A flat tax rate (of 20.9%, including local income tax) is applicable to the earned income of foreign employees and executives for a maximum of 20 years. This time frame has been recently extended from the previous time frame of five years by a recent amendment to the Special Tax Treatment Control Law (the “STTCL”). Regarding the specific starting date on which a foreign employee should be deemed to have started working in Korea (for the purpose of counting the 20 years), the National Tax Service (the “NTS”) and the Ministry of Economy and Finance (the “MOEF”) issued a ruling stating that even for cases in which a foreign employee started working in Korea prior to January 1, 2014, the flat tax rate should apply as if they had started their employment in Korea on January 1, 2014.
For the purpose of attracting foreign human capital, the STTCL prescribes a flat tax rate of 20.9% (including local income tax) on the earned income of foreign employees. This provision, at the time of its initial enactment, did not include a restriction on the applicable time period. However, an amendment in 2014 limited the application of the flat tax rate to a maximum time period of five years starting from the date on which a foreign employee first started to work in Korea (which had been maintained until recently).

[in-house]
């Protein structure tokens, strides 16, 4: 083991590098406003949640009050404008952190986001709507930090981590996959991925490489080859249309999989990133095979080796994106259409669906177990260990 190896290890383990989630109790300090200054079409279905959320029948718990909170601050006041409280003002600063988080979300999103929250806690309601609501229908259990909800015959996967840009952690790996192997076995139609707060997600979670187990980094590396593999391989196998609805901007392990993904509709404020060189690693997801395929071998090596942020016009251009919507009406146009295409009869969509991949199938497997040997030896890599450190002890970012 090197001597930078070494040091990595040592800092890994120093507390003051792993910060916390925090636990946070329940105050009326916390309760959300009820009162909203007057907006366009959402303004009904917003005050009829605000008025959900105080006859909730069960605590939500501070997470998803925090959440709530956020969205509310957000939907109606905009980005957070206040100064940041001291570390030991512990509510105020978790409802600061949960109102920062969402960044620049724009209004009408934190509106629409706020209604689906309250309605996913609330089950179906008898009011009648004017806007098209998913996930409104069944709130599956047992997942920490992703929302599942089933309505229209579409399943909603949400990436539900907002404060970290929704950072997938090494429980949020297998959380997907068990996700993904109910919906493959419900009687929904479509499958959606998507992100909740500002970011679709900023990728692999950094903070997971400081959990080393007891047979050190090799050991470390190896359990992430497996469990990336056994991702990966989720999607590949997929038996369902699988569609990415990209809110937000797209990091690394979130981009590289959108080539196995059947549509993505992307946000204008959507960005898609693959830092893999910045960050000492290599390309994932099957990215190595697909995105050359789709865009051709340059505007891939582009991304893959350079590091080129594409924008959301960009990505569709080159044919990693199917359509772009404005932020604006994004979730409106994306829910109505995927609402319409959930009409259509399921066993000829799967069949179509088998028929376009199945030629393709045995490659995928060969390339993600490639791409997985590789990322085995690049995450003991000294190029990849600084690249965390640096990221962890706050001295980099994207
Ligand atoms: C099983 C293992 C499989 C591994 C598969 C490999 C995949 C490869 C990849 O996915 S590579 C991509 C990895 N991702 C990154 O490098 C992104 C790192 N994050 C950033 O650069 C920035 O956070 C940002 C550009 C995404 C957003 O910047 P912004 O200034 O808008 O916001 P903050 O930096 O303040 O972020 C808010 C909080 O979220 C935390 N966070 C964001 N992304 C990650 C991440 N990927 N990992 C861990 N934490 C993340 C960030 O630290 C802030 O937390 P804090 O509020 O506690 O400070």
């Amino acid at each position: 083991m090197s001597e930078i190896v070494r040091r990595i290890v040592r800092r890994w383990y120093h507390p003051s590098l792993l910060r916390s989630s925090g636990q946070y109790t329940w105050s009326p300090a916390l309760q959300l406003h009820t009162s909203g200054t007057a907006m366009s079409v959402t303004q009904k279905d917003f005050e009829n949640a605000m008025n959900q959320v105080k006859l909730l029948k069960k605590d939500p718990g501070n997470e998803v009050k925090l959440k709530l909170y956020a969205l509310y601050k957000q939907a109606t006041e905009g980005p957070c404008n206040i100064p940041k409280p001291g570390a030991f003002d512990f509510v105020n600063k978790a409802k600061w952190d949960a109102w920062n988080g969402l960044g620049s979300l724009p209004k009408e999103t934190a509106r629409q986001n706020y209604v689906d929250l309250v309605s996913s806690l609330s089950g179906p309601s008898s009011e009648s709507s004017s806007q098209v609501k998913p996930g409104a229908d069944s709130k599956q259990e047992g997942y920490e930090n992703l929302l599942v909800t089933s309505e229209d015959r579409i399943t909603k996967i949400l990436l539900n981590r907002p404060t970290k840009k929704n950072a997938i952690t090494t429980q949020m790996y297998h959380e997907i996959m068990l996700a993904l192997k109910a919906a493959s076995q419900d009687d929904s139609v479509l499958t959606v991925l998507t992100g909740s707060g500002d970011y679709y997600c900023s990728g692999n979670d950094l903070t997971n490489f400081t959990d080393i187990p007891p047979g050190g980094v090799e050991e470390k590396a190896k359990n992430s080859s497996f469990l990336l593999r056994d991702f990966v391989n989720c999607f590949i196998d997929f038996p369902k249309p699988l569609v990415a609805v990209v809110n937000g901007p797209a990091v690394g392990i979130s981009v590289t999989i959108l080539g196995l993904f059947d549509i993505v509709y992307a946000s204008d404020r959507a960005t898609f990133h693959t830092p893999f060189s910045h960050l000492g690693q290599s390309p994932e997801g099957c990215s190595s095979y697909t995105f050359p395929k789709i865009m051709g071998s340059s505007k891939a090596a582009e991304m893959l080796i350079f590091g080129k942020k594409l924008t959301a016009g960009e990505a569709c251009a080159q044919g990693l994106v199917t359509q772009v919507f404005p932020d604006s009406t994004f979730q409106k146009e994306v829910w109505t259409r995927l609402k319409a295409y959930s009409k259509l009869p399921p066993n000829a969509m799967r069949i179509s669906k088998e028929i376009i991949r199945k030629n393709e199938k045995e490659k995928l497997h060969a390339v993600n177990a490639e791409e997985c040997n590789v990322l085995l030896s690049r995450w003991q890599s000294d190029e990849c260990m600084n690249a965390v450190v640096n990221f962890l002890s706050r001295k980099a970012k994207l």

Through a recent amendment to the STTCL on December 31, 2022, the limitation on the time period where the flat tax rate is applicable has been extended from five years to 20 years. Accordingly, foreign employees who started working in Korea prior to December 31, 2023 may be eligible for the flat tax rate for 20 years beginning on the starting date of their employment in Korea.
However, the new provision does not explicitly prescribe how to interpret “the starting date of employment in Korea” (for example, whether foreign employees who have stayed and worked in Korea for more than 20 years as of January 1, 2023 are still eligible for the flat tax rate).
Recently, the NTS and the MOEF issued a ruling that clarifies the application of the flat tax rate in case of the following two groups of foreign employees: (i) for foreign employees who had started working in Korea prior to January 1, 2014, left Korea temporarily, and thereafter came back to Korea to work, the 20-year period starts from the date on which said foreign employees came back to Korea after January 1, 2014 and started work and (ii) for foreign employees who were working in Korea as of January 1, 2014, the 20-year period starts from January 1, 2014 (thus, the flat tax rate would be applicable until December 31, 2033 for this group of employees).
Through this ruling, Korean tax authorities were able to clarify that the reference point for the determination of an employee’s starting date of employment in Korea should be January 1, 2014, that is, the time of adoption of the initial time limit on the application of flat tax rate. In addition to dispelling uncertainty regarding the determination of a foreign employee’s starting date of employment, the ruling is significant in that it supports foreign investment in Korea by confirming that even foreign employees who began to working in Korea prior to 2014 would be eligible for the flat tax rate until December 31, 2033 (deeming that they started working in Korea on January 1, 2014).